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HOTELIER: A slice of life

2014-05-01 | Hotelier International

Hotel lobbies can be sophisticated showcases for art collecions, carefully orchestrated meeting areas, hip cafés, or high-tech work spaces. But for pure sensorial pleasure, it’s hard to beat a lobby that is also a working gourmet bakery. W ith its novel marriage of boutique hotel and local bakery (the successful Forn Baluard), the new Praktik Bakery Hotel has created an enticing space that appeals to guests and passersby alike.

Praktik is a mini-group of smart, mid-range hotels that have three establishments in Barcelona and one in Madrid. The interiors of all four were designed by Rosa Lazaro Violán, the Barcelona-based interiorista de jour whose work is typified by combining modern and antique elements into sophisticated settings that pay homage to late- and mid- 19th century European styles.

Situated in a converted clinic in the 19th-century Eixample neighborhood, where works of Gaudí and other modernista architects were built on the district’s distinctive chamfered sidewalks, Praktik Bakery’s design was inspired by Northern Europe. The 74 bedrooms, although on the small side, have received an optimum treatment of space. Guests actually enter through the industrial, art-deco- inspired bathrooms, and the sleeping areas have been simply adorned with white cotton textiles, painted brickwork and bright yellow feature walls. As lovely and practical as they are, it’s the bakery-lobby of the hotel that holds the most interest.

Barcelona’s daily bread has done a 360-degree turn over the past few years. Before then, it was difficult to get anything beyond the ubiquitous Spanish barra (baguette). Recently, artisan bread shops have proliferated, offering breads and pastries using organic flours, seeds, fruit and other ingredients that are more associated with the heavy, hearty bread traditions of Scandinavia. Some observers attribute the success of upmarket bread as being an ‘affordable luxury’ in Spain’s cash-strapped times. Run by second-generation bread maker Anna Bellsolà, Forn Baluard has its only other outlet in the working-class seaside district of Barceloneta. The bakery quickly garnered a foodie cult following. One of Praktik’s co-owners was a fan, and he invited Bellsolà to open a branch of Forn Baluard in his new hotel.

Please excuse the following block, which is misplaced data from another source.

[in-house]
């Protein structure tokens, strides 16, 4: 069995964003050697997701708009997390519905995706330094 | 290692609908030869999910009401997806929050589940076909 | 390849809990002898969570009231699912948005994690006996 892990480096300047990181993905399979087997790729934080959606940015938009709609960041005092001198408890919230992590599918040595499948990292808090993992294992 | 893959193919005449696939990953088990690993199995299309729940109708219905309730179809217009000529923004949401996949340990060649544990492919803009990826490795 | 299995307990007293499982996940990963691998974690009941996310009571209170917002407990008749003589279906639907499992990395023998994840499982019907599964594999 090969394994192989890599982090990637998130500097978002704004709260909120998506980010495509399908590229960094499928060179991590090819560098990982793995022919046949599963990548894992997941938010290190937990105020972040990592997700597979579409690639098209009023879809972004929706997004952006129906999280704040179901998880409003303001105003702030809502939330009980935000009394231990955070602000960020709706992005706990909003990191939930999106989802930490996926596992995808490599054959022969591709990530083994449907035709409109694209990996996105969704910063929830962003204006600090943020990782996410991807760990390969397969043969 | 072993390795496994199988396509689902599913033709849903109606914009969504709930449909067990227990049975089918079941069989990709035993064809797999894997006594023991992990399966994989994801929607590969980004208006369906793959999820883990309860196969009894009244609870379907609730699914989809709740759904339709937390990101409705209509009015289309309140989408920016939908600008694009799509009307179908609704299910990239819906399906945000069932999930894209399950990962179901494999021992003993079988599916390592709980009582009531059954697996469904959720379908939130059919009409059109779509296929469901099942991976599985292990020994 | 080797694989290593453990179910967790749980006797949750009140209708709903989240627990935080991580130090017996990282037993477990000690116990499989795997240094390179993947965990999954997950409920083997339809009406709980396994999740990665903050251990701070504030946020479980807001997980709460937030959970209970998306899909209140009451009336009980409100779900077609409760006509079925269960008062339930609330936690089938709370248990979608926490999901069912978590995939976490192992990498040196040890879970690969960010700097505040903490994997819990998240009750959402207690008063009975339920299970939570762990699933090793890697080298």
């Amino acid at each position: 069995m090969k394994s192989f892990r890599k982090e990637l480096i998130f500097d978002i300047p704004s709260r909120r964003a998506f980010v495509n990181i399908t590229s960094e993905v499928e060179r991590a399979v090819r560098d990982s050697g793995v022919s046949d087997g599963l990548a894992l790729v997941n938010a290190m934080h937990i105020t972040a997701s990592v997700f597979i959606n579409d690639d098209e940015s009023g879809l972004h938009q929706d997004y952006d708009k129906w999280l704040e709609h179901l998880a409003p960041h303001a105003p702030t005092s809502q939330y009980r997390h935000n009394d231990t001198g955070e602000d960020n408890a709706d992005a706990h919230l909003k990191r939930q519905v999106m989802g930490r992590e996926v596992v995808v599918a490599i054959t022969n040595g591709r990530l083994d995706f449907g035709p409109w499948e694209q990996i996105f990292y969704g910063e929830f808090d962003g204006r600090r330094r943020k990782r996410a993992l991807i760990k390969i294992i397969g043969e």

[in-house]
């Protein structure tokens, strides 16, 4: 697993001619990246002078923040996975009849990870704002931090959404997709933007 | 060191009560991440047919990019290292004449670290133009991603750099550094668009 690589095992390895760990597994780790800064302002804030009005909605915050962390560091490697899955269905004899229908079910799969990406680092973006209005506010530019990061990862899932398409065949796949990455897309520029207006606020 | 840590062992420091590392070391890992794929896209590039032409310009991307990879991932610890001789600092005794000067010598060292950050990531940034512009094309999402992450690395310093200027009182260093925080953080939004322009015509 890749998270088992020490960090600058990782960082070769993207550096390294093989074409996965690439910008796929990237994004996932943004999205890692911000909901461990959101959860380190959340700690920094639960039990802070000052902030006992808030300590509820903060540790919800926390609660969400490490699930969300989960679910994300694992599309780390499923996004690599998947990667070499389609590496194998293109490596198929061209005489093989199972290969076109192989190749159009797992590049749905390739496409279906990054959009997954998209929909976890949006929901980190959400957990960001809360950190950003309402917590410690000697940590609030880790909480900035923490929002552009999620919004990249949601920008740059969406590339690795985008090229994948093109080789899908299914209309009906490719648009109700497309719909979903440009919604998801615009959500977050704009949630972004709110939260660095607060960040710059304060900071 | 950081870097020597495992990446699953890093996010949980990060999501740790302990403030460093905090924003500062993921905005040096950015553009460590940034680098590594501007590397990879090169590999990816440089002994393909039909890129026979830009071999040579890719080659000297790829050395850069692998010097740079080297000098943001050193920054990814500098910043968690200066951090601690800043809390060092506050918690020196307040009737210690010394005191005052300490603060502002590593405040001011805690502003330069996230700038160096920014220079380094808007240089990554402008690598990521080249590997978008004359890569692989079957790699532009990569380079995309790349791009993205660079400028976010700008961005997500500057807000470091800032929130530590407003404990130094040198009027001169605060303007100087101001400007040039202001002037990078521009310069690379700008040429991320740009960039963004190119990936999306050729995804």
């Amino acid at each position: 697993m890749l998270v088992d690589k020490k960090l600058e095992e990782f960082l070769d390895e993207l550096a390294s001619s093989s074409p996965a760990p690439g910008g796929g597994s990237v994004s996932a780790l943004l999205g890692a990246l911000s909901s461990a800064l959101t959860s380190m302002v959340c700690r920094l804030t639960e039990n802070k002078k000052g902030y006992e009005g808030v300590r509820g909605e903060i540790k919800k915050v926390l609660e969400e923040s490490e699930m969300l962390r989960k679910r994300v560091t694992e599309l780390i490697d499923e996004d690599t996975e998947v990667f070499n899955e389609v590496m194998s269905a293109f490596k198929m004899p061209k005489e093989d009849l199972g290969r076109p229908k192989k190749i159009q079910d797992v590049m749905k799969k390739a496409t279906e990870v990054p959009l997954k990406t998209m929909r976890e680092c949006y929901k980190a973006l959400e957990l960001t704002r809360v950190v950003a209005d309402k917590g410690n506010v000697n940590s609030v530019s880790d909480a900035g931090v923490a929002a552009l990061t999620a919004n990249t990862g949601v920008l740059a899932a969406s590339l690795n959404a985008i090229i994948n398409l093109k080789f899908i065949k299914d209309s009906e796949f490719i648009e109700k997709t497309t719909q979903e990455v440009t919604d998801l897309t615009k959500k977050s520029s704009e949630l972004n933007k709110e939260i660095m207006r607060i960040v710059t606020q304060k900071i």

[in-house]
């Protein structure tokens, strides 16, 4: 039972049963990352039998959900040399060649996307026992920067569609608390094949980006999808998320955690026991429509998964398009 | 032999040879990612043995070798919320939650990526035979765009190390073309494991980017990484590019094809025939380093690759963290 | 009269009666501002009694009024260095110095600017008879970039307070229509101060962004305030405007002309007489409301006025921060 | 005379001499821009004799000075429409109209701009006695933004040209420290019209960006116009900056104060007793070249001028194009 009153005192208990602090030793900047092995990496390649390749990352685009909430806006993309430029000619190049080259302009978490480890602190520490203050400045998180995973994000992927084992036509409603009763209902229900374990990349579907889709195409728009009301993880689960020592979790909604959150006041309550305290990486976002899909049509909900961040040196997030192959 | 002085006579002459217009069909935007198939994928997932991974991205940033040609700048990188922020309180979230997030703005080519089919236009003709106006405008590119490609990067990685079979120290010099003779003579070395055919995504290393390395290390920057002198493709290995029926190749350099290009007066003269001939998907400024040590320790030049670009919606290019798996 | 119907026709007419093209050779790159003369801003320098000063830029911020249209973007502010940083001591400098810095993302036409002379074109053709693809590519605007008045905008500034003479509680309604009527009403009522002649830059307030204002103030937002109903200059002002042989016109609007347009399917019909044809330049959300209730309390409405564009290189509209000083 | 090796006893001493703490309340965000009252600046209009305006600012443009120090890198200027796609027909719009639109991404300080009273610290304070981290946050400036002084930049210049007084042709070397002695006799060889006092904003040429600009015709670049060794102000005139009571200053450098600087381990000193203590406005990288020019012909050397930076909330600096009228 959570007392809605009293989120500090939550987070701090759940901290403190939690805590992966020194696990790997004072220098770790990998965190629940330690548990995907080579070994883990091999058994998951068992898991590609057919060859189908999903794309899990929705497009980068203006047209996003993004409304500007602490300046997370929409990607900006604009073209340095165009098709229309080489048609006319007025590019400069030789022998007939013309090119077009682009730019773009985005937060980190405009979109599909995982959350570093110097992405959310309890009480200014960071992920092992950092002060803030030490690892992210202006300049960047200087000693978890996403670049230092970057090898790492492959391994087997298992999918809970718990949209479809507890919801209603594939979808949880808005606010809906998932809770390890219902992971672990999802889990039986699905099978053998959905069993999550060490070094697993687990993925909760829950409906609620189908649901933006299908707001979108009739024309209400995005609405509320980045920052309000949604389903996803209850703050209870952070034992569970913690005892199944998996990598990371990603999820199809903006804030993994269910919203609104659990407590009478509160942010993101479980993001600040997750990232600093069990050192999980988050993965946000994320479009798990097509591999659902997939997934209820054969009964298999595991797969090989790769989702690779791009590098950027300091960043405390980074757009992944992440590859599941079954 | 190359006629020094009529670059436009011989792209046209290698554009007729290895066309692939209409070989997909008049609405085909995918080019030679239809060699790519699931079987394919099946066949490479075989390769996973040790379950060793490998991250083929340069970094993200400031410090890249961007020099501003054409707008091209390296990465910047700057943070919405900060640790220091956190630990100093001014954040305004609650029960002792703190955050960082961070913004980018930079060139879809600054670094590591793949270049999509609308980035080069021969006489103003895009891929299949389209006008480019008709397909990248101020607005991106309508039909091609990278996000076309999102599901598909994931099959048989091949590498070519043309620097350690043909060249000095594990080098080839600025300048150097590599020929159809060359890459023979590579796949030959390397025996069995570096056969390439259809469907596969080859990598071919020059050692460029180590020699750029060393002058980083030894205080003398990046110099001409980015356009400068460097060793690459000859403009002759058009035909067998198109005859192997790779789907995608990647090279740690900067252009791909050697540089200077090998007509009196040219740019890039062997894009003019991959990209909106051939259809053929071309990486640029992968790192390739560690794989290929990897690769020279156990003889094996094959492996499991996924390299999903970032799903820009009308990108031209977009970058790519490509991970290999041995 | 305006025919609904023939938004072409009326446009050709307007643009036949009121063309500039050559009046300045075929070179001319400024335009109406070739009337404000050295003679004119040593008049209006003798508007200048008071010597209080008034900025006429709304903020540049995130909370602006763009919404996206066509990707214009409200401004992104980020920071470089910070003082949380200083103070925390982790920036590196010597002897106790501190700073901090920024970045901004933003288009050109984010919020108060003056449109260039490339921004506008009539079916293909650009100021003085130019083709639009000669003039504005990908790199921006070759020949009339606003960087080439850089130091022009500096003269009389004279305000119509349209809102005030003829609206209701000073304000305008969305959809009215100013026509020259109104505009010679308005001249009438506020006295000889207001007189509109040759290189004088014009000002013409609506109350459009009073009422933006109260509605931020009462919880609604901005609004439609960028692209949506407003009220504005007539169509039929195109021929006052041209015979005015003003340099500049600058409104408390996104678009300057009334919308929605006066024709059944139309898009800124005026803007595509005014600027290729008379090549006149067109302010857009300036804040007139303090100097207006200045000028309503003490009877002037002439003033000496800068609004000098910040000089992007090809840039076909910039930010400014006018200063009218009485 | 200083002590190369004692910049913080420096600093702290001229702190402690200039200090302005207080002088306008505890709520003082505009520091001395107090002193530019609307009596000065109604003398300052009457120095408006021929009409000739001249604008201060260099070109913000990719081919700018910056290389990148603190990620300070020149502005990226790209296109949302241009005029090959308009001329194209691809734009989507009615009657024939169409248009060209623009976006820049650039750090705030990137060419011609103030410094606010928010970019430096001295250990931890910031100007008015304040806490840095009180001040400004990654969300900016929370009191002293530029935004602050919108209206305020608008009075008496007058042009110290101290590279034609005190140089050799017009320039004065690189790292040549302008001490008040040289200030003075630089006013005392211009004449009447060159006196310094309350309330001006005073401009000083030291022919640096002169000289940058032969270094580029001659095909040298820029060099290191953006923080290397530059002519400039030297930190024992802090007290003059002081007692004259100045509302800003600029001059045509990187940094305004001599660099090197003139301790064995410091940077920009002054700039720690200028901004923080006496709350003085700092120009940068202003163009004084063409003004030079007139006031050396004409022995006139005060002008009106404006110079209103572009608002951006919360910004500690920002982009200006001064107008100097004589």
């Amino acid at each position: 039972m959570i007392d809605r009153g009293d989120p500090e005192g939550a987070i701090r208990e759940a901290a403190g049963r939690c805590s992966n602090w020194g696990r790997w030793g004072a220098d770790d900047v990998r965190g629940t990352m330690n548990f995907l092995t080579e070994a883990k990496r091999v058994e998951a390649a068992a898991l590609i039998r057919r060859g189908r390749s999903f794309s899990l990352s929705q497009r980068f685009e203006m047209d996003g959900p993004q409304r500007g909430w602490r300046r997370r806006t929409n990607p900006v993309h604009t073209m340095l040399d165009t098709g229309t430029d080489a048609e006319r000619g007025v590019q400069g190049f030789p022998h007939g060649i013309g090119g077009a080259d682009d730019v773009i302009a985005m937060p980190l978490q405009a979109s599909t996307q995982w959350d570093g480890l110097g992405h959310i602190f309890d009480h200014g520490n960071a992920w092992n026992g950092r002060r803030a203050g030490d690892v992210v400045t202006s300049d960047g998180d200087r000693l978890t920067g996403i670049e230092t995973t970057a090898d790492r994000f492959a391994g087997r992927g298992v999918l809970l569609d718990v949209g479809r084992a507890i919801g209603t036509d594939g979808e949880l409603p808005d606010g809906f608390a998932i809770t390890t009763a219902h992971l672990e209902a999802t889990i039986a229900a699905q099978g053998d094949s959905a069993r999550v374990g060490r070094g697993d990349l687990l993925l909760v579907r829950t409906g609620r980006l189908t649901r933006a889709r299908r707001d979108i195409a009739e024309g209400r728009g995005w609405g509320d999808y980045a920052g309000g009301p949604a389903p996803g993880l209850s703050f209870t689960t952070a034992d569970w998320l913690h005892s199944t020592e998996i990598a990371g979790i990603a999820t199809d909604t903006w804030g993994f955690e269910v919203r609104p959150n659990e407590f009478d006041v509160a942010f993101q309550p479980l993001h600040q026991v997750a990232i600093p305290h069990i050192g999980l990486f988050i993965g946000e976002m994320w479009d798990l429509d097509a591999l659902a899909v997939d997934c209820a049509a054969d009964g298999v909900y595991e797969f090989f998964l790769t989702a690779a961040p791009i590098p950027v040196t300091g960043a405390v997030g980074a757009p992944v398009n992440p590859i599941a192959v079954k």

“When he approached me with the idea, I thought, well this is something different, so why not!” says Bellsolà. Forn Baluard at the Praktik Bakery is not a mere ‘hotel shop’. A large swathe of the public area has been fitted out with a full working kitchen – storage vats, mixing machines, trolleys and an enormous wood–fired oven custom made in Barcelona by one of the few artisans who still make them (mainly for bakeries in France and Belgium). The kitchen activity, manned by four bakers, is in full view from behind a sound-proofed, glass partition in the lobby and behind the glass-fronted lower façade. W ith a front row seat of the oven, passersby will be able to see the loaves and pastries coming out directly from its cast iron door.

Back inside, the lobby-café, which brims with Scandinavian style peppered with soft Mediterranean textiles and tiles, is adjacent to the kitchen. The space will be the exclusive domain of the hotel’s guests during breakfast service (7.30-10.30am), after which it will be open to the public and wholly managed by Forn Baluard. The front entrance serves as the retail outlet and is dominated by a long display counter for the breads and pastries. Guests check in in a small section on the far end. This layout fully integrates the bakery into the realm of the hotel (and vice versa) and makes it clear to guests and customers alike that Forn Baluard is an integral part of its offering and identity.

It also guarantees a constant flow of people in the lobby and focuses the space as the heart and soul of the hotel. Not only will it be constantly filled with the inviting aroma of freshly baked bread, but it will provide culinary theatrics from the display kitchen and act as an informal café for locals and travellers. Naturally, guests will be able to sit down and have a coffee or something to eat whilst they are waiting for check in to be finalised or a taxi to the airport. There is no reason to think that this concept wouldn’t work between partnerships of large chains, yet perhaps the most unique and appealing aspect of Praktik Bakery is the happy marriage of two small, local businesses with similar philosophies.

“The first time I put a slice of Forn Baluard’s bread in my mouth I thought, ‘Can bread still taste like this?’ It brought back memories of my childhood.” says Magaly Julien, the Praktik Bakery’s hotel director. “Baluard knows how to spoil their customers, and they take a lot of pride in their product – it’s not a fast food service. This is exactly what we want to do in the hotel, we want our customers to feel like they are in their family home.”